The Kentucky Division of Water is encouraging people to learn how they can conserve water during drought and year-round with some simple changes in their water-use habits.
“Some customers of public drinking water utilities may have already been notified about a call for voluntary conservation measures while others may be willing to reduce water use as a general principle,” said Bill Caldwell, drought coordinator at the Kentucky Division of Water. “The fact is, there are steps all of us can take to practice water conservation without a great deal of personal sacrifi ce.”
Caldwell said the first step is getting an idea of how much water your household uses on a daily basis. Begin by taking a quiz called “Test Your Water- Sense” at www.epa. gov/watersense/test_ your_ watersense.html. The quiz is fun, interactive and full of information about water use inside and outside the home.
“ Some people are shocked to learn how much water they and their families use daily or monthly,” said Caldwell. “It’s always wise to eliminate the possibility of leaks, which is literally money down the drain. Simply read your water meter before and after a two-hour period when no water is being used. If the meter does not read exactly the same, you probably have a leak.”
The WaterSense program, which is sponsored by the U.S. Environmental Protection Agency, also provides information, by brand name, on the water and energy-saving effi ciency of appliances and fixtures. Products carrying the WaterSense label are approximately 20 percent more efficient than their standard counterparts. You can access the WaterSense product directory at http:// www.epa.gov/watersense/ products/index.html.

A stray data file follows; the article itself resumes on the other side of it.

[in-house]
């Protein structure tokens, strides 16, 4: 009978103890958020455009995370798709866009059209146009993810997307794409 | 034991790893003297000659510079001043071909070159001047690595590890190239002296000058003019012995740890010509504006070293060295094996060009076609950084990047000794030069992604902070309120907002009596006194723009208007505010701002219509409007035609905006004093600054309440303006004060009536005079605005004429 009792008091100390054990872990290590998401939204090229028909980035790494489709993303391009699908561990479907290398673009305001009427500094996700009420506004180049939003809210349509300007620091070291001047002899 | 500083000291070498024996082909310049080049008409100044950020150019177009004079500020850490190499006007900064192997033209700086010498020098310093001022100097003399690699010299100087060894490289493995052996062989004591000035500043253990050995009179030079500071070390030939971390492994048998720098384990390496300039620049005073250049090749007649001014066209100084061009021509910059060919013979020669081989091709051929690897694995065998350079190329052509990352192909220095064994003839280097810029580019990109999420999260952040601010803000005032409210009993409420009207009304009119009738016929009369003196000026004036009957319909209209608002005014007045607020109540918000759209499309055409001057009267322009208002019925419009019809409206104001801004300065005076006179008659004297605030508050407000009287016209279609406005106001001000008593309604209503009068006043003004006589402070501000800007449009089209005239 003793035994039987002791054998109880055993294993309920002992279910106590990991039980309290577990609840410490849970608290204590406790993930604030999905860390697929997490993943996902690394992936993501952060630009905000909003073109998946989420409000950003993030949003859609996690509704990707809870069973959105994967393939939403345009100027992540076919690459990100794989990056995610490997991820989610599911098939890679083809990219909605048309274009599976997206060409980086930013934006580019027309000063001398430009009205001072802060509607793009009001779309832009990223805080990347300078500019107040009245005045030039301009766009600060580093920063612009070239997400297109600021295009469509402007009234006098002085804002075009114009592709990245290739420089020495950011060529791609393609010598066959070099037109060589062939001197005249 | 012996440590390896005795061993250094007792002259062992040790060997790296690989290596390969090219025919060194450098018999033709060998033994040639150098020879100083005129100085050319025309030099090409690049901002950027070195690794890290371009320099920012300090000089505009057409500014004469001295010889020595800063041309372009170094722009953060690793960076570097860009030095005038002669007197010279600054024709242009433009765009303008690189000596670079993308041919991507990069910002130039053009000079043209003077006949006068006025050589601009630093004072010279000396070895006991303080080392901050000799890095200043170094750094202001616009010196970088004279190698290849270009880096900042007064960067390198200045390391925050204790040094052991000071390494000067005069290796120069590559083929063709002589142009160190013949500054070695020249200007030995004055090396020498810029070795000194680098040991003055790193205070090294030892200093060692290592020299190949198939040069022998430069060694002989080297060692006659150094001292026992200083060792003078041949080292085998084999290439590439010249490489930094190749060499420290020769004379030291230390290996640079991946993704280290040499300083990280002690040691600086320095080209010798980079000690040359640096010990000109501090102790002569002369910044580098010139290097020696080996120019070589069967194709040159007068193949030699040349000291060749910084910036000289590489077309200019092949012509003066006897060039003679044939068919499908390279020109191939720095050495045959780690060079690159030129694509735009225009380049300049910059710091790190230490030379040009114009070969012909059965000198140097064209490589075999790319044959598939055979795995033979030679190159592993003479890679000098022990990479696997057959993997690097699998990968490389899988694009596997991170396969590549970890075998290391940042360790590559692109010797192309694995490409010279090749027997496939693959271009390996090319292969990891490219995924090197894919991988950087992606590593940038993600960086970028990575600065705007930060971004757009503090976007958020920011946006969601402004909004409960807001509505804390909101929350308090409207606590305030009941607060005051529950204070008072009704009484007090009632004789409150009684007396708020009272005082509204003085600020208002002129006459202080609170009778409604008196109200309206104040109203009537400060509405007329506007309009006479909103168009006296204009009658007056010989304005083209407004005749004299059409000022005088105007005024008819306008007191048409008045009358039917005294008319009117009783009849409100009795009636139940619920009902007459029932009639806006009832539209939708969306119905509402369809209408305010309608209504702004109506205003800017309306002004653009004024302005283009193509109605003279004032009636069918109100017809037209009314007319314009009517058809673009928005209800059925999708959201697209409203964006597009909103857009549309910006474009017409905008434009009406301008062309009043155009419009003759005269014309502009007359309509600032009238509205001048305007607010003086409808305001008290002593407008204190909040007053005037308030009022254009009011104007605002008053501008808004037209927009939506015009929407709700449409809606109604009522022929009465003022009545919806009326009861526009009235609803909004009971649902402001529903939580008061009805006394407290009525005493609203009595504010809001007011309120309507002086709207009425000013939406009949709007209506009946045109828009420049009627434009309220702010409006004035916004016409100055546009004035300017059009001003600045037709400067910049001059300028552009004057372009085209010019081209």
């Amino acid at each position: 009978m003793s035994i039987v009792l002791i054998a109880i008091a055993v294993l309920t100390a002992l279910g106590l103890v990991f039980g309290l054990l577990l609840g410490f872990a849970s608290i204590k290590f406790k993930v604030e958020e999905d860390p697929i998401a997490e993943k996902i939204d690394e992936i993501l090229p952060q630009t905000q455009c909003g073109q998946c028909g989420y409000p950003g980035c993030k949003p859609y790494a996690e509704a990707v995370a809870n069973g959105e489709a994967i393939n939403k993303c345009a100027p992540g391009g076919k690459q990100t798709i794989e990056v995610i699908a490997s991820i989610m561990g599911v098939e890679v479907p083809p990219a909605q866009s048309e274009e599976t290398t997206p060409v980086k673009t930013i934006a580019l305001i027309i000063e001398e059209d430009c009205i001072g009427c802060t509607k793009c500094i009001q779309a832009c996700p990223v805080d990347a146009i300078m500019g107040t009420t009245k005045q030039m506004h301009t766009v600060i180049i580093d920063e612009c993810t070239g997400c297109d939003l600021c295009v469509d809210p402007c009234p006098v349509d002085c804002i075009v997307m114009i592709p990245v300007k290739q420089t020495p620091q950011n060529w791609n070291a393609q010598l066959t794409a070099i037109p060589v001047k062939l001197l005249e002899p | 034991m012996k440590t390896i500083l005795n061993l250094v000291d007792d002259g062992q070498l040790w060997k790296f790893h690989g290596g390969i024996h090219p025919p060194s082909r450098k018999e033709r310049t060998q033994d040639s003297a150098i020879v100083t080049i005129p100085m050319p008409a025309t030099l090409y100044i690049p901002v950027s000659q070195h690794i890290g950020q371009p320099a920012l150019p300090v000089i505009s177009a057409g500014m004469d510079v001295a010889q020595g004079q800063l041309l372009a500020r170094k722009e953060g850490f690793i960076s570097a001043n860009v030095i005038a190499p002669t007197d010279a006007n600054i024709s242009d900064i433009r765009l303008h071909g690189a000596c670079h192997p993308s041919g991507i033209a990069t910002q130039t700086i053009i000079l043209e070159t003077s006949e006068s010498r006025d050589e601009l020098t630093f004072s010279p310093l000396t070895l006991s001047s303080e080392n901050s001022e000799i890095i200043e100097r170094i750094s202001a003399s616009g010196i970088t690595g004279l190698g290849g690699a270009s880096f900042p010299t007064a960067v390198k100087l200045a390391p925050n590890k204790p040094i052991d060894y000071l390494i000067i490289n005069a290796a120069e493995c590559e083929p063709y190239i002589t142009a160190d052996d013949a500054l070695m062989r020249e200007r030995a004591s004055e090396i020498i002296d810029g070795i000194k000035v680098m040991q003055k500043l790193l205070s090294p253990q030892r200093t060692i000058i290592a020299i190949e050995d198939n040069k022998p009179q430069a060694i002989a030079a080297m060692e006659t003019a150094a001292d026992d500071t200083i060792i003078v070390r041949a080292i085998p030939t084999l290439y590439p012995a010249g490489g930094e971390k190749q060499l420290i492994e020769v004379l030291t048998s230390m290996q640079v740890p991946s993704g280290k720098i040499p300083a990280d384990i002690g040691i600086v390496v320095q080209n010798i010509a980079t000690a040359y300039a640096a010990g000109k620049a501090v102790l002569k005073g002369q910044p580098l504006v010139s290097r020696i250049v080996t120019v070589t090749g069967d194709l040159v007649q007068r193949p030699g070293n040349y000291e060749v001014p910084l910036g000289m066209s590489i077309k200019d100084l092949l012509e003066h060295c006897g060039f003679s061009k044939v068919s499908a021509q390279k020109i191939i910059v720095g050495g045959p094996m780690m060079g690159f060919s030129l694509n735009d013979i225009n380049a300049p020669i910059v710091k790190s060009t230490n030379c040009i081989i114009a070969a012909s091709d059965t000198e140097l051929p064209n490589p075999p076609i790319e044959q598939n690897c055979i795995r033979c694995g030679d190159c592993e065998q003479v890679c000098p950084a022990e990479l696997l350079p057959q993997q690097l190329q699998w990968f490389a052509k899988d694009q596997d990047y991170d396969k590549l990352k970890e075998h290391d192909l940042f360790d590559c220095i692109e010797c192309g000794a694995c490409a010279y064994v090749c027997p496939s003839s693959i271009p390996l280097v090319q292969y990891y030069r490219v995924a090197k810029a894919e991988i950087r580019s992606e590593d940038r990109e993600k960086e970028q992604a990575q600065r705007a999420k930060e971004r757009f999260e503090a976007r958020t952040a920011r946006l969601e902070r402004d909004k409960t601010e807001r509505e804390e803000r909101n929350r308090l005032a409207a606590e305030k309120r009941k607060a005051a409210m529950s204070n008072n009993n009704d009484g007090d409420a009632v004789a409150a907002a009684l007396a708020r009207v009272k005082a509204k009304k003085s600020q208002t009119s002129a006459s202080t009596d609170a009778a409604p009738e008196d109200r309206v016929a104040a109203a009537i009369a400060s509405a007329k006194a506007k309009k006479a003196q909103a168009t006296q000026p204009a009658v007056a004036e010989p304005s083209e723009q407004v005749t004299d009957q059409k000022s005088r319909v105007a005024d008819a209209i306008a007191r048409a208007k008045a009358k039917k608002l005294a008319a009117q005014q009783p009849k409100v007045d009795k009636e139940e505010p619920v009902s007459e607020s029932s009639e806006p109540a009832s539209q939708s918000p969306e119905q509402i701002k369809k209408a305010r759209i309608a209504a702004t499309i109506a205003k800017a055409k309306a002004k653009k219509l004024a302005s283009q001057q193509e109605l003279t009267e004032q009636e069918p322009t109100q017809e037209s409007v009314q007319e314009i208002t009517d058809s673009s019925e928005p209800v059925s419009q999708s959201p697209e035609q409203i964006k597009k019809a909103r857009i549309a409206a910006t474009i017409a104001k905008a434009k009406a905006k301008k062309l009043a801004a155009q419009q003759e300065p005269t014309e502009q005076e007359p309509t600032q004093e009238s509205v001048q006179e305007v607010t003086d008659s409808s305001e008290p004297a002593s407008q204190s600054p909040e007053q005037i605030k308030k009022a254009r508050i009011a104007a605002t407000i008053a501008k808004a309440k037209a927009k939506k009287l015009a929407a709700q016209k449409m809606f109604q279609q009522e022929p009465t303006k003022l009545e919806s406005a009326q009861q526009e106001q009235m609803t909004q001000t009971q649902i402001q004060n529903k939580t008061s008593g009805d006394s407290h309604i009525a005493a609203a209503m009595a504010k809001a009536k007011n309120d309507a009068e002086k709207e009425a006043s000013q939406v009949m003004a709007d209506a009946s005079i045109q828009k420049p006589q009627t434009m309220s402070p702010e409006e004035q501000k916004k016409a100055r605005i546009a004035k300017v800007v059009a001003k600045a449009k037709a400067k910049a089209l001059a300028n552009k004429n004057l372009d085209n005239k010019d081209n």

Simple changes in your water-use habits can also reduce your water consumption:
• Limit outdoor water use to keeping landscape plants and shrubs alive during the dry period and perform watering in the morning or late evening. Avoid trying to bring a lawn back once it has begun to turn brown. Established lawns and landscape plantings can usually survive without watering.
• Avoid washing cars, patios and sidewalks. Use local car washes if absolutely necessary, and use a broom to maintain a clean sidewalk or driveway.
• Equip your hose with an automatic shut-off nozzle.
• Capture rainwater in barrels and buckets placed at downspouts. Re-use “gray” water from baths, showers and hand basins (not toilets) for use on indoor and outdoor plants.
• Repair leaking toilets, faucets and hoses. A leaky toilet can waste as much as 200 gallons of water per day.
• Place a weighted plastic one-half-gallon jug or a toilet dam in the tanks of conventional toilets to displace and save water with each flush.
• Reduce the length of showers and limit the time a faucet runs while washing hands or brushing teeth. Only about 5 percent of water used in the home is for drinking and cooking. Most water is used in bathrooms (75 percent) and for laundry and cleaning (20 percent).
• Install a low- flow showerhead. New models use 2.5 gallons per minute compared to older models that use 5 to 7 gallons per minute.
• Turn off the tap while brushing teeth or shaving to save more than 200 gallons of water per month.
• Install aerators on all faucets to reduce water use by 50 percent.
• Keep a pitcher of drinking water cold in the refrigerator to avoid running the faucet to get cool water.
• Completely load dishwashers and clothes washers prior to operation. Eliminate pre-rinsing of dishes to save 10 gallons of water per load. Use the proper water level or load size selection on the washing machine.
• Invest in WaterSense washing machines that reduce water use from 54 to 27 gallons per load.
For more information about drought in Kentucky, visit the DOW Drought Monitoring web page at water.ky.gov/wa/ Pages/ Drought. aspx . You can also download a DOW pamphlet on water conservation and water protection at water. ky.gov/Fact%20Sheets/ Conserve%20Water.pdf.